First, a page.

October 13, 2004


A VERY EXCELLENT INTERNET publication entitled WomensWallStreet – the journal that bravely published Annie Jacobsen’s disturbing reports on airline-security failures – has begun a series that explores the costs imposed on the United States by the Islamic attacks of 9/11 and the subsequent War on (Islamic) Terror. The series began yesterday morning and will be continued tomorrow, October 14. Here is a key quote from the first installment:

Al Qaeda's total cost for the planning and execution of the 9/11 attack was reportedly between $400,000 to $500,000. Just half a million dollars worth of suicidal effort caused $30 billion in immediate damage. Then, it put in motion the ongoing expenditure of hundreds of billions of dollars in this country alone, not counting the indirect costs to our economy from lost productivity, toppled investments, and a general sense of dread that percolates in the backs of people's minds and makes them think twice about spending the day at Disneyland.

While Wall Street Journal regulars will probably find the series too elementary to hold their interest, it is intended to provide laywomen (and laymen too!) with a basic understanding of the economic impact of 9/11. It is the first complete, non-technical presentation of the data I have seen anywhere, which alone makes it worthwhile, especially if you are on intellectual thin ice (as I often am) when the discussion turns to purely economic matters.

Indeed, while the target readership of WomensWallStreet is implicit in its name, I find the website a fountainhead of useful information – so much so I have become one of its growing number of male subscribers. A link to WWS and its new series is here.


BELMONT CLUB FEATURES ANOTHER of Wretchard’s insightful discussions of the war, “Only the Lonely,” this one touching on the presidential election and the curious suppression of a Mark Steyn column (by The Telegraph) but mostly focused – like Steyn’s column – on the reverberations of the Islamic terrorists’ kidnapping and butcher-knife beheading of British subject Kenneth Bigley. Here is Wretchard's bell-ringer:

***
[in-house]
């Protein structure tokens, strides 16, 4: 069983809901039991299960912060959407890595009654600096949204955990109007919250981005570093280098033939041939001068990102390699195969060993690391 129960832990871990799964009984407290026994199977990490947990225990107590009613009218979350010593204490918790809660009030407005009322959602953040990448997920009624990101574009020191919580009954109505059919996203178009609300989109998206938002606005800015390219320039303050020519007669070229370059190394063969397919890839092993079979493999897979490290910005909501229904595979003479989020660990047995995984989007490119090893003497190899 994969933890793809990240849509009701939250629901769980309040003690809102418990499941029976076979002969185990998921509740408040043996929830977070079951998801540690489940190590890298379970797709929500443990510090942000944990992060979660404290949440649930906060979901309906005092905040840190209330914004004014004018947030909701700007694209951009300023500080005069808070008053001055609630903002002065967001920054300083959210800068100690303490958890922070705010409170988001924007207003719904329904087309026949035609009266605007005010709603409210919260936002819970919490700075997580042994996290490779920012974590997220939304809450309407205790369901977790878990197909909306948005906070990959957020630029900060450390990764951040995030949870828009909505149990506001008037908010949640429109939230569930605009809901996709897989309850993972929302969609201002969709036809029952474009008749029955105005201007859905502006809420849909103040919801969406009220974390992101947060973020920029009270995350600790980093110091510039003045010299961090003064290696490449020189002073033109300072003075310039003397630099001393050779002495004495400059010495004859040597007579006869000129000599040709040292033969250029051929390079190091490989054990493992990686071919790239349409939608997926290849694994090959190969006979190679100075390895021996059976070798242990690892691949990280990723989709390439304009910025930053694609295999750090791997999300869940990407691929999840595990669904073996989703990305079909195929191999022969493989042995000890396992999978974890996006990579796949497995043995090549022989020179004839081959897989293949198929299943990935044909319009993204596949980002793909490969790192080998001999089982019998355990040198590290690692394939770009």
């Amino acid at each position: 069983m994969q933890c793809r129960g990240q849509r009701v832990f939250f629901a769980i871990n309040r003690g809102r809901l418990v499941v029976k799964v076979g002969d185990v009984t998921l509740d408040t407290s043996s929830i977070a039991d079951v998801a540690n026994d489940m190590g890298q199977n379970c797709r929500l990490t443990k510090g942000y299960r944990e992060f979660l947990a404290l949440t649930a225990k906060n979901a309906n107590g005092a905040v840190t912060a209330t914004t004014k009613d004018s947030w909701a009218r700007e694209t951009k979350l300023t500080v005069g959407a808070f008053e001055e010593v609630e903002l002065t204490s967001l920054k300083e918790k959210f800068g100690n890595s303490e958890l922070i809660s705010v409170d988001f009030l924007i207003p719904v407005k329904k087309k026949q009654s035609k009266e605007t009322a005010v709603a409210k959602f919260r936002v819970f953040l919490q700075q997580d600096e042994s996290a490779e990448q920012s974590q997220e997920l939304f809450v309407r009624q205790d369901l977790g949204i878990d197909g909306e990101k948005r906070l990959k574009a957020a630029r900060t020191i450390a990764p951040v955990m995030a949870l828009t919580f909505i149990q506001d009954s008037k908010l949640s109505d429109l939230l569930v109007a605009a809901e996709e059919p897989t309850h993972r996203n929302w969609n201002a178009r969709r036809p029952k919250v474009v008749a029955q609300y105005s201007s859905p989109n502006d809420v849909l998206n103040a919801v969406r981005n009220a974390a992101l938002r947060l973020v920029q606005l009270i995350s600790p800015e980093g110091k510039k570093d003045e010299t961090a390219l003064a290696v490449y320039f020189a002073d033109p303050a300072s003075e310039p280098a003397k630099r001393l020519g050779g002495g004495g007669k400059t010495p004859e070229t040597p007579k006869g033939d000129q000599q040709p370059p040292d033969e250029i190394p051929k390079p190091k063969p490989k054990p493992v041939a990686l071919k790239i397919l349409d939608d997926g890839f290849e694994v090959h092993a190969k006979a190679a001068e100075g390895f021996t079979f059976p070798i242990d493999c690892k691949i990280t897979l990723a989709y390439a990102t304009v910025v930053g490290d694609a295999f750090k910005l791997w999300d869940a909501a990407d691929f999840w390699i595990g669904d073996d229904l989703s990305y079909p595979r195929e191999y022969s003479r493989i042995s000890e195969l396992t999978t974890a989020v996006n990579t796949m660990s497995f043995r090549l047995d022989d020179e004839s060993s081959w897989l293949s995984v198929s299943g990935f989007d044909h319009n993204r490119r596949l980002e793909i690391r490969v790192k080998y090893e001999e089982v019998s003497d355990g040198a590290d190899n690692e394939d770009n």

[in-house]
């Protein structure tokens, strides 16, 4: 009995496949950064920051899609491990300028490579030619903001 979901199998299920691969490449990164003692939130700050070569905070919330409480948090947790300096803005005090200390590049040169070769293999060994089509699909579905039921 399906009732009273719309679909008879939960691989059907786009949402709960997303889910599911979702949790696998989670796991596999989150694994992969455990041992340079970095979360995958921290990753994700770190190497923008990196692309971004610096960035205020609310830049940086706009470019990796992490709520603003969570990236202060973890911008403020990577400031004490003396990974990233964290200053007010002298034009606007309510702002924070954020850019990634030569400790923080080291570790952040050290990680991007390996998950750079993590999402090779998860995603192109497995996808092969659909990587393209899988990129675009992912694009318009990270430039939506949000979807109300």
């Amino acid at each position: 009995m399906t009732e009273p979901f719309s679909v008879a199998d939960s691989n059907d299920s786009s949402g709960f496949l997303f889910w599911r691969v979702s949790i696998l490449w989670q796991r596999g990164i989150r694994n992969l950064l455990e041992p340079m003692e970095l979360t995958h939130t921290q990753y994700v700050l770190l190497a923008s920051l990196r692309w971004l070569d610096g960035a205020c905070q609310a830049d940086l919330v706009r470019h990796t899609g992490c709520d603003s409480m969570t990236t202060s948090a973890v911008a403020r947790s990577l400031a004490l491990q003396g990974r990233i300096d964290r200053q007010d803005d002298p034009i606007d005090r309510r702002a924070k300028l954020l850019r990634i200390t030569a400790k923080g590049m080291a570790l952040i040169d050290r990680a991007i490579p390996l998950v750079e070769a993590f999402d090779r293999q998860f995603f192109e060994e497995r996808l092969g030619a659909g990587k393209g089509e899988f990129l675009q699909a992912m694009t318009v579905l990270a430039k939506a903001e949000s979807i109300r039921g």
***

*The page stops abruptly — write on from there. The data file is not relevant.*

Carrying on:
Radical Islam is self-evidently at war with the West because their efforts are limited only by their capability. And the West is just as clearly not yet at war with radical Islam because its actions are still limited by its intent. Zarqawi sawed off Bigley's head simply because he could; America spares Fallujah from choice (boldface as in original).

Click here for the Belmont Club link. The censored Steyn column is available in full (thanks to Lucianne Goldberg) by going here. The ensuing discussion on Lucianne.com is especially interesting because of its speculation on the motives of Steyn’s editors. My own belief, apparently not shared by anyone else on the thread, is that Steyn’s column was killed to comply with British “hate-speech” laws that would prohibit any genuinely telling discussion of Islamic atrocities, though whether these laws are merely proposed or already enacted I don’t recall and didn’t have the time to check. In any case, such laws are already in effect in Canada, where they have been employed to sharply curtail freedom of speech, specifically both secular criticism of radical feminism and Christian Fundamentalist arguments against homosexuality. This is significant because a Kerry presidency would probably mean enactment of similar laws in the U.S., outlawing public discussion of any number of topics arising from negative facts or perceptions specific to religion, race, ideology and sexual preference: yet another reason to vote for George W. Bush.

Posted by Loren at October 13, 2004 05:11 AM